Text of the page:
I'm working through a textbook on UNIX system administration. Chapter 3 of "Unix Third Edition" by a Syed Mansoor.
Chapter 13 has the following example of exec usage which is straightforward enough and does what I expect.
% /bin/csh % exec date Thu Jul 31 18:16:01 PKT 2014
However, later in the chapter, it has this example:
% cat sample date echo "Hello, world!" % /bin/sh % exec < sample Thu Jul 31 18:41:38 PKT 2014 Hello, world!
However when I try this, this is what I get:
$ exec < sample $ $
That's not a typo, that's what my output looks like. I don't understand why there is a discrepancy here. I am running this on PC-BSD. The explanation in the chapter is that this command redirects the input of the current shell from stdin to be from the file instead. So it should run those commands and print their output to stdout, which is still the shell. I have also tried
exec < sample > /dev/tty
as a sanity check (I think), which I understand to mean direct file to input of current shell and output to the default terminal, which is the one I'm using. However, I get the same result.
Finally, the following question appears at the end of the section, and although the answers are available on his github, I don't quite understand why my attempt didn't work. I do understand why the solution works, I think. The question:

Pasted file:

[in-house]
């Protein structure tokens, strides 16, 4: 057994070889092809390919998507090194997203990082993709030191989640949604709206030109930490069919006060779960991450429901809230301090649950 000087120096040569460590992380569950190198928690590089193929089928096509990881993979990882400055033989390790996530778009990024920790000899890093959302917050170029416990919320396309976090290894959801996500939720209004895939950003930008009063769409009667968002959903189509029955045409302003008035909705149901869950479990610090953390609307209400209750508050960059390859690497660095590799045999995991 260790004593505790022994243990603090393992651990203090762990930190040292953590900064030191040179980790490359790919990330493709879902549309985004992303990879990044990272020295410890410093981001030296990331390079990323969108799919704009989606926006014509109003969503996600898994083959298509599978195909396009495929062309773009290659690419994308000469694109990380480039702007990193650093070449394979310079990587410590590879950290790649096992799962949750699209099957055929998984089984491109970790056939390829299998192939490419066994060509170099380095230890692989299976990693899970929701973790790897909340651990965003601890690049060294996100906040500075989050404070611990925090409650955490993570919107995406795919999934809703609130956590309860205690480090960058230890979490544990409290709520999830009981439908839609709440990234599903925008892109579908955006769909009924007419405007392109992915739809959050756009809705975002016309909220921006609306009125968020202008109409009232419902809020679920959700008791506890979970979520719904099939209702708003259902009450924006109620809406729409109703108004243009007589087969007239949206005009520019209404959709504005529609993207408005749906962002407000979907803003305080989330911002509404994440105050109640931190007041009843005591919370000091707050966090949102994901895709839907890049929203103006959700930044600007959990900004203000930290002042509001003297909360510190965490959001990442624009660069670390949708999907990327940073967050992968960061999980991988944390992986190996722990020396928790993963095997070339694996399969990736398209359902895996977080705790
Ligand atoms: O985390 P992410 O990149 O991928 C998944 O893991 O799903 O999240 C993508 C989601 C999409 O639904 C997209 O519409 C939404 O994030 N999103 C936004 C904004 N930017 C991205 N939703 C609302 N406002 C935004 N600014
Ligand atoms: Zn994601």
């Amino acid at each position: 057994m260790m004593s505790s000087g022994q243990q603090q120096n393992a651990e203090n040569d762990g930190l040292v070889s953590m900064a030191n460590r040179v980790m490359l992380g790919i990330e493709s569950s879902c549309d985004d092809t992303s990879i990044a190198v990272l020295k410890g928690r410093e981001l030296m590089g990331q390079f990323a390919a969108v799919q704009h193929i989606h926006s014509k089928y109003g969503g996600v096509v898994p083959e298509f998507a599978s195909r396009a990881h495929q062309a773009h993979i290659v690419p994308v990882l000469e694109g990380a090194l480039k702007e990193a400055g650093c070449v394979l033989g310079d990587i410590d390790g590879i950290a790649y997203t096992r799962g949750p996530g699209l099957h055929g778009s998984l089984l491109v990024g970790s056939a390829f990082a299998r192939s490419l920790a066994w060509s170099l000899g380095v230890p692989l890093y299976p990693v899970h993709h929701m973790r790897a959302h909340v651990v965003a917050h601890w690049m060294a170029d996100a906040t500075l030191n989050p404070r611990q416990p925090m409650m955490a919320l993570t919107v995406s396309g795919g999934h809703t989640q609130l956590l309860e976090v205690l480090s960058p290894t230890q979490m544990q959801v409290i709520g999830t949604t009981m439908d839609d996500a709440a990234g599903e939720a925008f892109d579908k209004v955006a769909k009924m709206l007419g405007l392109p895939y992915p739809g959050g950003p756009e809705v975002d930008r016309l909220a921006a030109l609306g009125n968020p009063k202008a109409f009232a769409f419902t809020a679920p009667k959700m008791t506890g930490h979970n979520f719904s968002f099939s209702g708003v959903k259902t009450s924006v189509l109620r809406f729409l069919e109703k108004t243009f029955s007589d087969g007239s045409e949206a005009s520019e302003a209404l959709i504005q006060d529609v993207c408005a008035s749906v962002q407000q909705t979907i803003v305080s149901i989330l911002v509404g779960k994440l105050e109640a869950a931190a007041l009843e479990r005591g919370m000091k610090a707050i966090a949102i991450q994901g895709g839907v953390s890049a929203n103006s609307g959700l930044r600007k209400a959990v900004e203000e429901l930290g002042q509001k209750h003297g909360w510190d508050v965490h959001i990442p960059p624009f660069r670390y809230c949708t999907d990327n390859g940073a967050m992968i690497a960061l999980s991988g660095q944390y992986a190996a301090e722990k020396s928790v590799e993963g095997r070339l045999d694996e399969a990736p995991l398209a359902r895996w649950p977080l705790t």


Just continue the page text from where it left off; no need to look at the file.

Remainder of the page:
Write a command for changing stdin of your shell to a file called data and stdout to a file called out, both in your present working directory. If the data file contains the following lines, what happens after the commands are executed?
echo –n "The time now is: " date echo –n "The users presently logged on are: " who
My attempted solution was:
$ exec < data > out
which I understand to mean, direct the file
data to input of the shell and direct output of the shell to the file
The solution is
( exec > out ; exec ./data )
which I understand as a grouped command, which executes in a subshell, which first directs the output of that subshell to the file
out, and which then replaces that subshell with the executable file
data who's output has been redirected to the file
So my questions are:
- Why doesn't the second example work on my machine when it works in the textbook? Using an ISO of the same system, although the author's version of PC-BSD is likely 9 years older. I have only used this VM exclusively for this textbook.
- Why doesn't my solution to the exercise work?
- Do I understand the author's solution correctly?
Thank you for your consideration.
P.S. I did
chmod u+x every executable in these examples.
Edit as requested by commenters Here is my attempt at the textbook example, from start to finish. I can't copy + paste exactly because I'm in a virtual machine, but I have typed input and output out exactly character by character and tripled-checked I have done so without error.
[tony@pcbsd-8682] ~/ch12% cat > sample date echo "Hello, world!" [tony@pcbsd-8682] ~/ch12% /bin/sh $ exec < sample $ [tony@pcbsd-8682] ~/ch12% file sample sample: ASCII text
For the exercise:
[tony@pcbsd-8682] ~/ch12/13.4d-redux% cat data echo -n "The time now is: " date echo -n "The users presently logged on are: " who [tony@pcbsd-8682] ~/ch12/13.4d-redux% file data date: ASCII text [tony@pcbsd-8682] ~/ch12/13.4d-redux% /bin/sh $ exec < data > out $ [tony@pcbsd-8682] ~/ch12/13.4d-redux%